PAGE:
The early to middle rounds:

Moving on, their second first rounder was spent on DT Aaron Donald. Donald has incredible burst off the snap, and will undoubtedly be a good interior pass rusher at the next level. The Rams DL is already stacked, so this seems like a luxury pick. However they probably got sniped by the Giants who took WR Odell Beckham one slot earlier, and Donald was very likely the best player available on their board. This is definitely a solid pick, and the Rams scary pass rush just became even more terrifying. With the 9th pick in the 2nd round, they opted to take CB/S LaMarcus Joyner. Joyner’s size is a definite concern at just 5’8” 184 lbs, but its probably the only concern. His instincts and physicality are impressive, and he should be able to contribute right away in a role similar to Tyrann Mathieu. This is a good replacement for the spot vacated by Cortland Finnegan. In the 3rd round the Rams took RB Tre Mason from Auburn, a strong and shifty runner with good acceleration. Concerns are that he wasn’t used as a receiver and is very poor in pass protection, meaning that whenever he is on the field, the defense will know that the play is very likely to be a run. He is fine value here, but with Zac Stacy showing workhorse potential as a rookie, this seems like another luxury pick. 4th round safety Mo Alexander has great physical tools, and very good blitzing ability. However he does not have much experience playing the position, and as a result it’s tough to project his long term contribution. He’s raw and needs to be coached up, but the potential to be a decent safety is there.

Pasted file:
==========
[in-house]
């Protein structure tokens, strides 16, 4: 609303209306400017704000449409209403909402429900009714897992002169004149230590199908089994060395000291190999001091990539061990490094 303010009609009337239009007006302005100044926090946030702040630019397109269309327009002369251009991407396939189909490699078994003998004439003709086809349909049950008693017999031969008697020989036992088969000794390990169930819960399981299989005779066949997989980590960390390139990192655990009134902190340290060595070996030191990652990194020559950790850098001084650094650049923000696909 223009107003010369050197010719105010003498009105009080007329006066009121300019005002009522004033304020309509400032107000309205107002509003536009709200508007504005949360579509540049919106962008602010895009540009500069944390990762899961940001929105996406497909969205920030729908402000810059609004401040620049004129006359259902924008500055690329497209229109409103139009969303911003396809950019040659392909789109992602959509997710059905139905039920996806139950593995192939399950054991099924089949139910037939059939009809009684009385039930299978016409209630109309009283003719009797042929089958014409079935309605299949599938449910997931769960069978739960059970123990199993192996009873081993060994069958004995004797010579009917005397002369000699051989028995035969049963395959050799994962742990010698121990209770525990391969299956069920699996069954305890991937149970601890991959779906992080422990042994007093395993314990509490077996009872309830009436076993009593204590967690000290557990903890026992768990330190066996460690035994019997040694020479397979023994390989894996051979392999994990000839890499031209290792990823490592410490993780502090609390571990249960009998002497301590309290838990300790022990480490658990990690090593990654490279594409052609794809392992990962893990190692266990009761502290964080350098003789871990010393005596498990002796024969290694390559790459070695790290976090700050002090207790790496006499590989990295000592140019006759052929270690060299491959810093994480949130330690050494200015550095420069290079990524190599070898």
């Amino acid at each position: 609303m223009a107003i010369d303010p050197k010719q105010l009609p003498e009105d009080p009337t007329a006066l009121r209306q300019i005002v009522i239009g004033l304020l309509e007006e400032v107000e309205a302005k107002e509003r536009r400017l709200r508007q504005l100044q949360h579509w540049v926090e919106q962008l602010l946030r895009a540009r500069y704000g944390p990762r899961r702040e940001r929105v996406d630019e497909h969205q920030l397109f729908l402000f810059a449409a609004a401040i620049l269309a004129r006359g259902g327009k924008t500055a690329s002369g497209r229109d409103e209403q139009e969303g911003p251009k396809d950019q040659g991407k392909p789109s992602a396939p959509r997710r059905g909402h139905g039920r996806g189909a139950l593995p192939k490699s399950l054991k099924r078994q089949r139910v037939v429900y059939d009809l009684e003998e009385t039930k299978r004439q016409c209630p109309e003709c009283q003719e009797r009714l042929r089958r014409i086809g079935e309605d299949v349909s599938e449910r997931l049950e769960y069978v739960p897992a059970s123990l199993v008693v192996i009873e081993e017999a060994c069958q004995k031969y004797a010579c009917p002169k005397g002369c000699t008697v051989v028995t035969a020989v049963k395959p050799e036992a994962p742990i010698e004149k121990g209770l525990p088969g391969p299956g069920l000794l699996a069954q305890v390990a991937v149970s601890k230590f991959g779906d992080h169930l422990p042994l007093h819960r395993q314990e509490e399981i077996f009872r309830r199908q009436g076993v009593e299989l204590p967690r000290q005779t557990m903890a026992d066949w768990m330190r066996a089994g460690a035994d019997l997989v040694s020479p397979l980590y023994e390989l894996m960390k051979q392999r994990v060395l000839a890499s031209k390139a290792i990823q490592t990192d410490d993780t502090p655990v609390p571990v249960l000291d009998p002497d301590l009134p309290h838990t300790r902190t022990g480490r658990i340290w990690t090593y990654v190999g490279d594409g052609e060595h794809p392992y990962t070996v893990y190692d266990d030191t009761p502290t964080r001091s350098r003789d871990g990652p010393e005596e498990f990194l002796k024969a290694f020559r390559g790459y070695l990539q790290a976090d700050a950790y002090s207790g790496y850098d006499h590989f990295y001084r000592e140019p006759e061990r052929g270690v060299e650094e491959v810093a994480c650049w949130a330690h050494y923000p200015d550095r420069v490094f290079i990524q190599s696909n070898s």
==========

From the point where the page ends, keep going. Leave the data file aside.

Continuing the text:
The late rounds:

With seven picks in the final two rounds, the Rams had a lot of flexibility to take some gambles. The highlight of these picks was taking DE Michael Sam in the 7th. He is undoubtedly good value there, as his talent is closer to the 4th or 5th round, but one has to be worried about his desire to do a reality tv show, and then to back out of it after taking some heat; I’m uncertain that he is 100% focused on football. CB EJ Gaines in the 6th seems like a decent pick, but he is unlikely to contribute any time soon. QB Garrett Gilbert in the late 6th is somewhat of a head scratcher, as he does not seem to have any potential beyond a backup. He displays good pocket presence, but arm strength and accuracy are definite question marks. Unfortunately there is no film on the rest of the Rams 7th rounders (OT Mitchell Van Dyk, CB C.B. Bryant, C Demetrius Rhaney) so I cannot comment on those picks.

Bottom Line: